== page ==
In 1981, Willie Nelson released a song entitled “Angel Flying Too Close to the Ground.” It told of a reckless woman whom Nelson delivered from a tumultuous lifestyle. Men are known for referring to their lovers as angels. Such may be good for romance, but it can make us miss the Bible’s truth concerning the angelic world. Consider four things Scripture teaches us about angels.
They have a secondary rank to humans.
Peter spoke of the way in which they “long to catch a glimpse of these things” (1 Peter 1:12). Angels earnestly desire to participate in God’s plan of redemption. Humans are made in the image of God; as a result, they have a unique capacity to relate to God. A spirit to spirit connection with the Lord is not possible for either the animal or angelic kingdom. Man alone has been made a “little less than God” (Psalm 8:5). As humans, we should be glad about this truth and pursue a relationship with Him!
They are asexual.
Though male names are given to two of them in Scripture (see Luke 1:26 and Jude 9), angels are not depicted as being either male or female. Genders are only given to animals (Genesis 2:18-21) and humans (Genesis 1:27-28) for the purposes of procreation and the establishment of society. Romantic depictions of chubby childlike angels are misguided; so are the Hollywood-like portrayals of beautiful womanly angelic beings. Jesus taught that angels are asexual. When interrogated concerning whether or not humans can be married in heaven, He said, “In the resurrection they neither marry nor are given in marriage but are like angels in heaven” (Matthew 22:29-30). We have a unique capacity to relate to others and to enjoy the marriage covenant. We should be glad, and pursue healthy relationships!
Some have rebelled against God.
They were led by a cherubim named Lucifer (Ezekiel 28:14). His chief aim was to supplant God. He wanted to steal the glory, honor, and worship that is due to the Lord alone (Isaiah 14:12-14). Now this cherubim is known as the Devil. His cohorts are now known as demons. They continually work to undermine the Lord’s agenda (1 Peter 5:8 and Ephesians 6:12). Though we can’t see it, there is an invisible war raging about us. The Devil and his demons strive for the souls of men and women (2 Corinthians 4:4). They continually work to deceive mankind and to discredit God. Such truth should make us spiritually sober. It should cause us to live careful lives of vigilance which focus on Christ.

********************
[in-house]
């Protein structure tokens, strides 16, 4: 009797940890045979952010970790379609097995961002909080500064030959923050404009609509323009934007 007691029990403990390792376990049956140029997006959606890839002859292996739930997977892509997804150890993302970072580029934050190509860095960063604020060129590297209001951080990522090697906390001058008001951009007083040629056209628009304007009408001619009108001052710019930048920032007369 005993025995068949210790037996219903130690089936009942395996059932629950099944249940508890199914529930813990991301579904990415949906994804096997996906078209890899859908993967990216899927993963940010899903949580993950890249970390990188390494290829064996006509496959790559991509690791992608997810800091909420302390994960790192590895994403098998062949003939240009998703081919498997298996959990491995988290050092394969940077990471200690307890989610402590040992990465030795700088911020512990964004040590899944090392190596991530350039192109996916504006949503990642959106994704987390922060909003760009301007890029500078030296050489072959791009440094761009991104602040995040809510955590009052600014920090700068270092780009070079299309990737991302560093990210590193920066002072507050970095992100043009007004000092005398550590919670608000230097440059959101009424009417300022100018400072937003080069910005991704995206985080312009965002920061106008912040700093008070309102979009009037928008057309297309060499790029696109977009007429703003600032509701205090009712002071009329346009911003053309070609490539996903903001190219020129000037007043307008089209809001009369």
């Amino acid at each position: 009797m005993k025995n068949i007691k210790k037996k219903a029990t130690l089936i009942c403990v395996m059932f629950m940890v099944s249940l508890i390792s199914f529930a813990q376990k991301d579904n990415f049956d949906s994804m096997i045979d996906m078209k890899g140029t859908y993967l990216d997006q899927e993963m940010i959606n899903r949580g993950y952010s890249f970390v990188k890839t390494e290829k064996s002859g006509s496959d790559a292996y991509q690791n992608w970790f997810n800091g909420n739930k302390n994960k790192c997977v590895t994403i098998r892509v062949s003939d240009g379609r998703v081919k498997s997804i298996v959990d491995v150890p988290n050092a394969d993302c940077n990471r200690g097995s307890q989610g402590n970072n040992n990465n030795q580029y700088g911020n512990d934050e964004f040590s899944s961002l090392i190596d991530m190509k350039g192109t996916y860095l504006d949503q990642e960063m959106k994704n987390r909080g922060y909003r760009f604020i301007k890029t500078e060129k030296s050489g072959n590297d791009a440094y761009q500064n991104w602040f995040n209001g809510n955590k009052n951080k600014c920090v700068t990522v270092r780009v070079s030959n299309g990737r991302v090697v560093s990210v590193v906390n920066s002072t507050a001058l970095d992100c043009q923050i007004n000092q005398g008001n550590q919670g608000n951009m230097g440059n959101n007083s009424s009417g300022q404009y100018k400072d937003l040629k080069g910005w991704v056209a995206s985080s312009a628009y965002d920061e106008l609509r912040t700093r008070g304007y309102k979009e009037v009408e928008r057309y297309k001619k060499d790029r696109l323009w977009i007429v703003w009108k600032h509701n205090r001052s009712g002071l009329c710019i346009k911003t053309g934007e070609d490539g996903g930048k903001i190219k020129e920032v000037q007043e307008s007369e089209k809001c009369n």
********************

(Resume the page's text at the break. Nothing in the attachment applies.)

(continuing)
They are not a form of deity.
I’ll never forget the first church crisis I experienced as a young pastor. I was informed that a Sunday School teacher was encouraging his class to pray to angels. He had buried a statue of the archangel Michael in his front yard, and he and his wife were regularly offering supplications to it. Such false worship is nothing new. Scripture contains numerous accounts of angel idolatry (Ephesians 1:20-21 and 3:10; and Colossians 2:18). Interestingly, when people attempt to worship a real angel in Scripture, the angel refuses to receive it (Revelation 19:10 and 22:8-9). We aren’t to worship angels. Our worship is to be directed to God alone (Exodus 20:3-4).
Dr. Patrick Latham